PLE's in context

"Personal learning environments" has taken on the contagious quality of getting tagged with a meme like "why I blog?" In reading all the posts about PLE's in my RSS reader of late, I've gained some insights into a larger picture. Here are four contexts for considering the value of PLE's.

In a policy enforcement context, a PLE would be filled with misinformation. Like office grapevines and vicious rumor mills, information gleaned from outside or internal underground sources would be considered counterfeit, toxic and corrupting. Any PLE would undermine the transition from non-compliance to conformity. A PLE would be useless in this context where compliance training and policy enforcement meets the mandatory objectives.

In a problem solving context, a PLE could be used as part of a blended instructional design. Learners could subscribe to relevant feeds, tags and searches in order to deepen their understanding of the content being delivered in the classroom. The PLE could support the transition from mindless conformity to professional productivity. Abilities to problem solve, handle different use cases, and troubleshoot setbacks -- could be enhanced by calling upon outside, online resources. A PLE could function like outside reading, field study projects and practicums in conventional, offline classrooms.

In a person liberation context, a PLE could give the learner the independence to explore the knowledge domain informally and collaboratively. This context addresses the change in regarding each person: from a means to an end, as Stephen Downes and Wesley Fryer recently considered. Learners could take initiative to discover what they needed when they needed it with the support of their PLE. These experiences would prepare them for functioning as free agents, entrepreneurs or community builders. The PLE would bring diverse "live bodies" into their experience, transitioning them from controlled interactions to uncontrolled participation in diverse communities.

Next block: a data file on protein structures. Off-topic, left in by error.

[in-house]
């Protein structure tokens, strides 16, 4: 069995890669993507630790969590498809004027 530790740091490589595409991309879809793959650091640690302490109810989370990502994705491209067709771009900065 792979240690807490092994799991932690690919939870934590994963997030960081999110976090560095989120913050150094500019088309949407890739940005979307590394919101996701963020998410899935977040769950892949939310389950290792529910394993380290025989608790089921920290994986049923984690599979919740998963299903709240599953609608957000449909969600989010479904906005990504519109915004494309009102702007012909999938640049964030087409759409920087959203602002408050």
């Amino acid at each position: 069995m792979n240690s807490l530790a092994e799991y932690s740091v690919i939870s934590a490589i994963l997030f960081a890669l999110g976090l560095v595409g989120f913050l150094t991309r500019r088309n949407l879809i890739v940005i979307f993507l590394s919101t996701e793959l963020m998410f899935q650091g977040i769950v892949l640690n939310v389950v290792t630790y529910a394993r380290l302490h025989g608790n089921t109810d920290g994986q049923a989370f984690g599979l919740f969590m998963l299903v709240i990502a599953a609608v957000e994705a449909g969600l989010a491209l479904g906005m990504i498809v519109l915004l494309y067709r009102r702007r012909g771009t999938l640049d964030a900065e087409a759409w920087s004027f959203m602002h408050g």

In a process nurturance context, a PLE would be in a continual state of flux. Instead of maintaining subscriptions to reliable resources, the PLE would be reconfigured every time there was a different question, unknown or mystery being explored. This fluidity could assist the transition from supporting "the personal access to resources" to supporting "the personal process of reflecting, internalizing and synthesizing contradictory inputs".

With these four contexts in mind, it possible to comprehend why PLE's has no appeal to most CLO's, appears to be going mainstream, and is getting so much buzz among us eLearning fanatics.

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  1. Great introduction and blueprint as to the point behind PLEs. I am new on the scene of PLEs, I mean, completely new. Until recently, I had no idea that such a resourceful tool existed to push independent and discovery learning. The four technical aspects of PLEs that you mention are right on, and definitely hit home the point of why educators should promote them and use them to supplement their teaching (at least). They are such great tools and push the idea of students learning to learn - understanding how to construct their own knowledge from resources that we help provide them with. The well-known proverb says it best.."If you give a fish, he'll eat today. But if you teach him how to fish, he'll eat for a lifetime." A student using a PLE is like us taking him/her down to the lake with a new fishing rod.

  2. Brian
    Thanks for connecting what I wrote to such great pedagogical principles. Good luck passing out the fishing rods!